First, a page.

Mary Anderson is considering paying for a second operation to help ease her suffering due to Northern Ireland’s hospital waiting list shame.
Mary (64), from south Belfast, has osteoarthritis, rheumatoid arthritis and fibromyalgia, and has been waiting for an operation on her ankle since 2019.
It comes after her brother and sister-in-law gave her money so she could pay for a hip replacement after spending three years on a waiting list without a date.
“I’m living in a painful limbo at the moment and I have no idea when it’s going to end. I’m only able to drive because I bought an automatic car,” she said.
“If they would even write or ring me and let me know where I am on the waiting list, at least they would be treating me with some dignity, like I’m a human being living with a painful condition.”
Mary was told she needed surgery on her left ankle in June 2019 and was supposed to have a pre-operative assessment three months later. However, this didn’t happen until March 2020. Mary explained: “The point of my consultation in March was to determine how high up on the list I need to go. But as this was done over the phone due to Covid, an X-ray could not be taken, and a proper assessment couldn’t be made.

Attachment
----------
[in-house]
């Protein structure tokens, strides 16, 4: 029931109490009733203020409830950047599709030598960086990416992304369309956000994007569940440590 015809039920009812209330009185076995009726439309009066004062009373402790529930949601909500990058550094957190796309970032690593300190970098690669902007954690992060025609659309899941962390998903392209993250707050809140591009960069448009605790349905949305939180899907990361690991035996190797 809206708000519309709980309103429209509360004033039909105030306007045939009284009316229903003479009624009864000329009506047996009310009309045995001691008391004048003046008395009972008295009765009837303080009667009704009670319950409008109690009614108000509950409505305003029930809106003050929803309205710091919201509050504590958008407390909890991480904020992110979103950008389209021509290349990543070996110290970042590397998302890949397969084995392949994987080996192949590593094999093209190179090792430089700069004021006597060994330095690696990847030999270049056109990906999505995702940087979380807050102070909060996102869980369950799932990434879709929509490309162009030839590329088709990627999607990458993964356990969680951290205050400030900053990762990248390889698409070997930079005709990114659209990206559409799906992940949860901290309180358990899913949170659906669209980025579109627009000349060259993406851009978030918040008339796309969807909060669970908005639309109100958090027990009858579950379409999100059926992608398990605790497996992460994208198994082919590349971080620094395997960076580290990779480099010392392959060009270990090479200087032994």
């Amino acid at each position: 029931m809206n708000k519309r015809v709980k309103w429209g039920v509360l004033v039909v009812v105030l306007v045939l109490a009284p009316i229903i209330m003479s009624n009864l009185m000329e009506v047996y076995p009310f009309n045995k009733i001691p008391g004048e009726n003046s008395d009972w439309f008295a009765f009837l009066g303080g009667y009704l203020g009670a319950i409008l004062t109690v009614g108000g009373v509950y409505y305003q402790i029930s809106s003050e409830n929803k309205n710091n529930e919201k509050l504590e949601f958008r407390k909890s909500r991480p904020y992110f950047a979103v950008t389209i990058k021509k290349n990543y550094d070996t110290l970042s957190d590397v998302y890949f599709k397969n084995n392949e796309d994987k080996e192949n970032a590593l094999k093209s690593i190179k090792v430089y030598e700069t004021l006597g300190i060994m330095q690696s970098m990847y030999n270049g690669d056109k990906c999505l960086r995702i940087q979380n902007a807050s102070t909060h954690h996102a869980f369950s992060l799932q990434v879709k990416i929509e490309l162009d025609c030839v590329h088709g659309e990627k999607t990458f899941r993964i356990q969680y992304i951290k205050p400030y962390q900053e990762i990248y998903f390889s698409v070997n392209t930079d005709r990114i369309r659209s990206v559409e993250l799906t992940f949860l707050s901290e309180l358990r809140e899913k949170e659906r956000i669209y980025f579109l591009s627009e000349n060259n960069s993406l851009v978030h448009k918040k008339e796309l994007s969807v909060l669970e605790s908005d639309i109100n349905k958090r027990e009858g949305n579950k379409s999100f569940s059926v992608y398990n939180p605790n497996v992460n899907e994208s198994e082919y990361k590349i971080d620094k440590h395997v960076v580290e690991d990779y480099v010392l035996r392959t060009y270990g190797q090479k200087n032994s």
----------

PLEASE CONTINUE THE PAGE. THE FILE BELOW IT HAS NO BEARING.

“If this appointment had happened when it was supposed to in September 2019, I wouldn’t be waiting in pain like I am today. My ankle is constantly sore.
“Any pressure I put on it causes searing pain, even if I’m just standing still. So, what’s happening now is that I can’t exercise or walk, which is causing other joints to become more painful. My overall health is deteriorating because of this one joint, so it needs to be operated on now.
“Nothing takes the pain away and I’m reluctant to go onto heavy duty pain killers. The cost isn’t just physical — it’s emotional too. It affects relationships and my desire to do things. But there’s no indication of when surgery will resume, so I’m just stuck in a painful limbo.”
For more information and support about living with arthritis, visit www.versusarthritis.org or call the charity’s free helpline on 0800 5200 520.